Lots of things have happened for Vaadin users after the summer holidays. There have been many official releases, mostly built around Vaadin 7.3 and the new Valo theme engine. We even titled September as the “Month of Valo” with, among others, JAXenter.de covering the release and More Vaadin writing about Easy theming with Valo. Also, TouchKit 4 is finally out and the long awaited Vaadin CDI helper has upgraded to beta maturity level. But also you have been very active.
Although Vaadin is for building UIs, there are never enough good quality “full stack examples”. In a modular era of software development, it is all about how different libraries fit together and Madura is a Java library for creating self-validating Java objects with dynamic metadata. Madura combines their back end technology with Vaadin UIs and creates a variation to the well known Pizza Shop example. A cool example app with both mobile and desktop optimized views!
During the summer, CodeCentric also published a couple of nice blog entries about Vaadin. Daniel Reuter documents different @Push modes in an excellent recap. Fabian Lange discusses using CDI without a full Java EE server and how to work around some push related issues. Since the recent releases of Vaadin CDI, “server push” should now work out of the box, but the former tip is still perfectly valid.
There are also lots of other new utilities and releases in the Directory. You’ll find a few of them below, but be sure to follow @vaadindirectory on Twitter to get notified of new add-ons and releases.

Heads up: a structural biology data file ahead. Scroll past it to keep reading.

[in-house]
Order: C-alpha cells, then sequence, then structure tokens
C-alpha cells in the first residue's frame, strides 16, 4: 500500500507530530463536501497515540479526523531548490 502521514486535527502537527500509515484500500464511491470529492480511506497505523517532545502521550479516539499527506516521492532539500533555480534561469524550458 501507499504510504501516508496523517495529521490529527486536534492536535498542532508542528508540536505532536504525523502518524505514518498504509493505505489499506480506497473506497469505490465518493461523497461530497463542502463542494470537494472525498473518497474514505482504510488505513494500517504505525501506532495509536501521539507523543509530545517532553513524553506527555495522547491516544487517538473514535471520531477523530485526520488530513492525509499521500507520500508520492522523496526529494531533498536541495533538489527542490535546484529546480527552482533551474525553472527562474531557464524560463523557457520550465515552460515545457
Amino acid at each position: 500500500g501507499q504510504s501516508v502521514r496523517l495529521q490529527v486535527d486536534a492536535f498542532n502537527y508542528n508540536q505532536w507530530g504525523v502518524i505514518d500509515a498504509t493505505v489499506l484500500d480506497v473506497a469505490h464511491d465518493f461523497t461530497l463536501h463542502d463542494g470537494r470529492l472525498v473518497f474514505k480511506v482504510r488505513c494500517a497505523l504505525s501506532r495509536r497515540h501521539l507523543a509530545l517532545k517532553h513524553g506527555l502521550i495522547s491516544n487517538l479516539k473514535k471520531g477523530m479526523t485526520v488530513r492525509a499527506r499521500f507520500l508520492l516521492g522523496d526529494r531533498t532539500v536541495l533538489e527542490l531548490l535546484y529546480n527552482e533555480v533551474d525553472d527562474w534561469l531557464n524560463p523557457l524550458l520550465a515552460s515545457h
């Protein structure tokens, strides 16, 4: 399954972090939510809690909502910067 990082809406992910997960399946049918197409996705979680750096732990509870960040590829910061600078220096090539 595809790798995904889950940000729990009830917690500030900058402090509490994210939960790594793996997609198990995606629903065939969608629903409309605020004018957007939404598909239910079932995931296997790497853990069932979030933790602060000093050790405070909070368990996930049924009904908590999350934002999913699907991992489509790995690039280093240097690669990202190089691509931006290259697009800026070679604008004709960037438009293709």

Sebastian Rothbucher from Aquinet has packaged a nice HTML5 input add-on which will give you the possibility to utilize these inputs on desktop as well as in mobile. Try it out if you want a “native” number field or try MediaElementsJs player if you wish to use HTML5 video or audio tags with a nice UI.
I know you have probably written at least a few ad-hoc XML containers for your Vaadin application. Luckily now Saif Eddine JERBI has created a re-usable library for that. No more boilerplate code for your XML+Vaadin apps!
Using Scala to build Vaadin UIs seems to become even more popular – which is no surprise. And to make it more fluent, us Scala coders now have another approach available as an alternative to Scaladin. Instead of wrapping components, Rinne by Lukasz Byczynski just extends Vaadin components to add more Scala like APIs. Check it out if you are interested in Scala development. Time will tell which approach will become more popular, but it is certain that competition will create better tools for Scala users.
Last but not least, the new Vaadin Community Survey is out. Please help us by answering the survey below: